Monday , 27 September 2021
Dolls from Kugluktuk, 1995, Artist unknown. Image: Portage College.

Dozen Inuit pieces donated to Museum of Aboriginal Peoples’ Art and Artifacts

The Museum of Aboriginal Peoples’ Art and Artifacts (MOAPAA) recently accepted a donation of 12 Inuit art pieces.

“We are immensely appreciative of the generous donation of Inuit works by Sheila Thompson and Jim Hawkins,” said Donna Feledichuk, Museum Director at Portage College. “The donated art works are excellent additions to our collection, and expand our opportunity to tell the story of Inuit Art in Canada.”

Thompson obtained her collection of Inuit art from 1994 to 1996 when she had a teaching position in Kugluktuk (formerly Coppermine), a hamlet located at the mouth of the Coppermine River in the Kitikmeot Region of Nunavut on Coronation Gulf, southwest of Victoria Island.

The various art pieces include dolls, carvings, wall hangings and prints, and were primarily made with materials that were on hand at the time.

“I had the adventure of a lifetime in this fly-in community on Coronation Gulf. All these objects were created by local artists and artisans and capture a moment in time,” Thompson wrote when Portage College asked her about her donation.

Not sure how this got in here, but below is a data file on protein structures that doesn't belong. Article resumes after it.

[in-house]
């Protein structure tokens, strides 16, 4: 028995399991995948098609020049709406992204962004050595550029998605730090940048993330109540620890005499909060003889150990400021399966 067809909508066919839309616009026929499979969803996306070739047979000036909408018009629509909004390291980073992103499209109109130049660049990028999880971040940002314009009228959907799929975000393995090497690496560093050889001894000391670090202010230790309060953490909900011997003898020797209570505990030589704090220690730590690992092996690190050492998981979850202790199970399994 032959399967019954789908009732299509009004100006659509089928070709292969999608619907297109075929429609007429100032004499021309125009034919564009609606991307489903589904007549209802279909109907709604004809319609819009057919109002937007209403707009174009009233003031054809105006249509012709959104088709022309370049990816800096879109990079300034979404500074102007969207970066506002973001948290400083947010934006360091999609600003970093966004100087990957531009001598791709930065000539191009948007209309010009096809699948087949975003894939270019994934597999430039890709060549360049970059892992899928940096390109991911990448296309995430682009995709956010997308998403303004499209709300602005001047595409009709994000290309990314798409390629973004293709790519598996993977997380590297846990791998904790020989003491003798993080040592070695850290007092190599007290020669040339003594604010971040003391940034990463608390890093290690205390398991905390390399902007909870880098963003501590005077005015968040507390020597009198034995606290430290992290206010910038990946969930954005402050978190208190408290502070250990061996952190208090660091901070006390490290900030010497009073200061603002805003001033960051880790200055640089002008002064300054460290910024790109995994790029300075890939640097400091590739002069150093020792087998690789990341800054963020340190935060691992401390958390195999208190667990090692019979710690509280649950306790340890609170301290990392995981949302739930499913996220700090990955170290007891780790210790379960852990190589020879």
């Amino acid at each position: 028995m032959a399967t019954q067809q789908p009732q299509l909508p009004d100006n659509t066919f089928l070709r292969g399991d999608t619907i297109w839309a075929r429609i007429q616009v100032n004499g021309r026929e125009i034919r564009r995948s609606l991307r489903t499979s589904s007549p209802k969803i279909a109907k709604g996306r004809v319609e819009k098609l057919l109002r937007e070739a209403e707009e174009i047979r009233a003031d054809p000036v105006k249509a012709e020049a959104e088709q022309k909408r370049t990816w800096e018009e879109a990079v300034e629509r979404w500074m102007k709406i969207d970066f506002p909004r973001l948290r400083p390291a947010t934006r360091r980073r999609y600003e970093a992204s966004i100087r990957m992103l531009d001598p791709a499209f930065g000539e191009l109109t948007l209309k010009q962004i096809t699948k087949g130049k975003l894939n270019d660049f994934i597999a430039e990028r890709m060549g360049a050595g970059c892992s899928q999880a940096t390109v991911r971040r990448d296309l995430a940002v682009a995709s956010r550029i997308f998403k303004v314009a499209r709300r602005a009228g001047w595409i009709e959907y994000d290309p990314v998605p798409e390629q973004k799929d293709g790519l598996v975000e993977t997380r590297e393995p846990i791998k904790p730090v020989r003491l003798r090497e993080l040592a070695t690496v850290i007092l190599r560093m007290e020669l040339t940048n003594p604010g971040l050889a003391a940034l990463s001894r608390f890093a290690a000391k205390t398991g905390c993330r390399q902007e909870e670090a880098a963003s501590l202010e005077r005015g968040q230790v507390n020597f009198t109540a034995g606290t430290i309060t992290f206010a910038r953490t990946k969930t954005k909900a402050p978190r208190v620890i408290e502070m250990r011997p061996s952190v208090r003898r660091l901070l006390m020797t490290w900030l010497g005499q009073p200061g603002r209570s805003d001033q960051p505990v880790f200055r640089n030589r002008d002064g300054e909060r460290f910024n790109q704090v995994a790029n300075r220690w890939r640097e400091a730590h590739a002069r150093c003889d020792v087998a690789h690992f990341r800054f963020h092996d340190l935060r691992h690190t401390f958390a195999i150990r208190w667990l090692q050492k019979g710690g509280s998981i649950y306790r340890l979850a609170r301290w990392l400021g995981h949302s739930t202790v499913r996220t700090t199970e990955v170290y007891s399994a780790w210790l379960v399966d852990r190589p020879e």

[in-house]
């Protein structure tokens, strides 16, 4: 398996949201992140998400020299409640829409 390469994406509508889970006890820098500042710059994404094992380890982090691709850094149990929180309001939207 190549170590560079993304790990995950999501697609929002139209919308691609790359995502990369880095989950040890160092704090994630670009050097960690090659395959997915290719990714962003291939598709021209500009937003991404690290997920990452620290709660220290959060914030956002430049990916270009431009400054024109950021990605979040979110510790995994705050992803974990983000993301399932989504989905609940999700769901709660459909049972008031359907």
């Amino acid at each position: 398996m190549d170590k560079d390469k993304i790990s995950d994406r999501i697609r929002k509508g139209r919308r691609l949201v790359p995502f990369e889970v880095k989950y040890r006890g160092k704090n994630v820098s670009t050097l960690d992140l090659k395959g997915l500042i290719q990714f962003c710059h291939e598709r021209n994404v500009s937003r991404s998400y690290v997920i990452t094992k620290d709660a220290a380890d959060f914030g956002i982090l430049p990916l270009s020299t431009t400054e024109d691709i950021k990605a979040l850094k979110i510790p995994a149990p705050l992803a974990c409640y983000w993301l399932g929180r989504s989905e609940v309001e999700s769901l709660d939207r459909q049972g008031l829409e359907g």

Thompson was streamlining her possessions in her home this year and did not have room to display the collection properly.

She wanted them to go to a good home but did not know where that might be until she learned about MOAPAA. “I knew I had found the right place,” she wrote.

“Downsizing has its benefits, especially when objects can take on a new life. I am sure these pieces will be happy to be part of one of Canada’s largest collections of Aboriginal art and artifacts.”

The pieces are currently being processed by the Museum and will be displayed in the Inuit Art exhibit at the Lac La Biche Portage College campus.

The Aboriginal Artifacts collection containing nearly 2000 Indigenous artworks and artifacts began as a teaching collection. In 1978, the acquired pieces were catalogued as an artifact collection.

Visitors to the museum will be able to enjoy a self-guided tour of Aboriginal art and culture. Guided group tours can also be accommodated with prior arrangements.

The exhibits provide an in-depth look at North American Aboriginal Art from First Nations, Métis and Inuit cultures. The Museum houses the only permanent collection in the world of the Professional Native Indian Artists Inc. (Daphne Odjig, Alex Janvier, Joseph Sánchez, Norval Morrisseau, Eddy Cobiness, Carl Ray and Jackson Beardy).

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